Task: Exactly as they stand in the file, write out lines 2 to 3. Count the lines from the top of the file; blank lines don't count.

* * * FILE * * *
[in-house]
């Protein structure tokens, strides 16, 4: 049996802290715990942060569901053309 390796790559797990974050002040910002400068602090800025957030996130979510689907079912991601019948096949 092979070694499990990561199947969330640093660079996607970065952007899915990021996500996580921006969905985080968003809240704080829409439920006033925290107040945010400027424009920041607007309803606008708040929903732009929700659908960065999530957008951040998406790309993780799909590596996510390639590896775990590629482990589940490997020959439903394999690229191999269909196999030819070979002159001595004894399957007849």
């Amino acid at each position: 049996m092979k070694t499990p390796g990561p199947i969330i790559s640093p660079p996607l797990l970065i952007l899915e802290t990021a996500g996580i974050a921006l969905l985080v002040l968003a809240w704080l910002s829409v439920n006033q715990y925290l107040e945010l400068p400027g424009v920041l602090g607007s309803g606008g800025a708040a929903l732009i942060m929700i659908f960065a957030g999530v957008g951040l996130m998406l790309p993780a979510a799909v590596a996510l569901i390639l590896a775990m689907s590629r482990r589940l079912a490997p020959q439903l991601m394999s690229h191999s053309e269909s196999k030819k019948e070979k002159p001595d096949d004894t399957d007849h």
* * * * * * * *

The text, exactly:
């Protein structure tokens, strides 16, 4: 049996802290715990942060569901053309 390796790559797990974050002040910002400068602090800025957030996130979510689907079912991601019948096949 092979070694499990990561199947969330640093660079996607970065952007899915990021996500996580921006969905985080968003809240704080829409439920006033925290107040945010400027424009920041607007309803606008708040929903732009929700659908960065999530957008951040998406790309993780799909590596996510390639590896775990590629482990589940490997020959439903394999690229191999269909196999030819070979002159001595004894399957007849």
């Amino acid at each position: 049996m092979k070694t499990p390796g990561p199947i969330i790559s640093p660079p996607l797990l970065i952007l899915e802290t990021a996500g996580i974050a921006l969905l985080v002040l968003a809240w704080l910002s829409v439920n006033q715990y925290l107040e945010l400068p400027g424009v920041l602090g607007s309803g606008g800025a708040a929903l732009i942060m929700i659908f960065a957030g999530v957008g951040l996130m998406l790309p993780a979510a799909v590596a996510l569901i390639l590896a775990m689907s590629r482990r589940l079912a490997p020959q439903l991601m394999s690229h191999s053309e269909s196999k030819k019948e070979k002159p001595d096949d004894t399957d007849h």